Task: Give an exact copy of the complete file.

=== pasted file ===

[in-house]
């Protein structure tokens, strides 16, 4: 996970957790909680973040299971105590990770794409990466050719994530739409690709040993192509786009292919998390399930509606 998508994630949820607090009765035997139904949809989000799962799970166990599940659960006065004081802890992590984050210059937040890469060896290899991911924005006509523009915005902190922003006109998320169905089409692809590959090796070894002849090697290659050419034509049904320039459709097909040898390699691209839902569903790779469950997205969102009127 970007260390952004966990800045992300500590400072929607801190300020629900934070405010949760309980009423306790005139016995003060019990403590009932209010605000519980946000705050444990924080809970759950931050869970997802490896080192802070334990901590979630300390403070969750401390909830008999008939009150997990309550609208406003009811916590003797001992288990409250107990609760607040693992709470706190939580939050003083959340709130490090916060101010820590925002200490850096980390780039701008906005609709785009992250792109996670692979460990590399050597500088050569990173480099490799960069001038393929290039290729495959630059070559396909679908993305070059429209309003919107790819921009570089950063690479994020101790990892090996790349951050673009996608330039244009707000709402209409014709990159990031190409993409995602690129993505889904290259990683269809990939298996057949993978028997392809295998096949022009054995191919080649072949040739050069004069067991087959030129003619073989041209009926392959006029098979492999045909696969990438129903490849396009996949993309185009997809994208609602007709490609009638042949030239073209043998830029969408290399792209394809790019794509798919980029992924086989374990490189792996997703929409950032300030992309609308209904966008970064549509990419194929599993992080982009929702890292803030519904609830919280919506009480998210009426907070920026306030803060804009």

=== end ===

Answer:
[in-house]
């Protein structure tokens, strides 16, 4: 996970957790909680973040299971105590990770794409990466050719994530739409690709040993192509786009292919998390399930509606 998508994630949820607090009765035997139904949809989000799962799970166990599940659960006065004081802890992590984050210059937040890469060896290899991911924005006509523009915005902190922003006109998320169905089409692809590959090796070894002849090697290659050419034509049904320039459709097909040898390699691209839902569903790779469950997205969102009127 970007260390952004966990800045992300500590400072929607801190300020629900934070405010949760309980009423306790005139016995003060019990403590009932209010605000519980946000705050444990924080809970759950931050869970997802490896080192802070334990901590979630300390403070969750401390909830008999008939009150997990309550609208406003009811916590003797001992288990409250107990609760607040693992709470706190939580939050003083959340709130490090916060101010820590925002200490850096980390780039701008906005609709785009992250792109996670692979460990590399050597500088050569990173480099490799960069001038393929290039290729495959630059070559396909679908993305070059429209309003919107790819921009570089950063690479994020101790990892090996790349951050673009996608330039244009707000709402209409014709990159990031190409993409995602690129993505889904290259990683269809990939298996057949993978028997392809295998096949022009054995191919080649072949040739050069004069067991087959030129003619073989041209009926392959006029098979492999045909696969990438129903490849396009996949993309185009997809994208609602007709490609009638042949030239073209043998830029969408290399792209394809790019794509798919980029992924086989374990490189792996997703929409950032300030992309609308209904966008970064549509990419194929599993992080982009929702890292803030519904609830919280919506009480998210009426907070920026306030803060804009």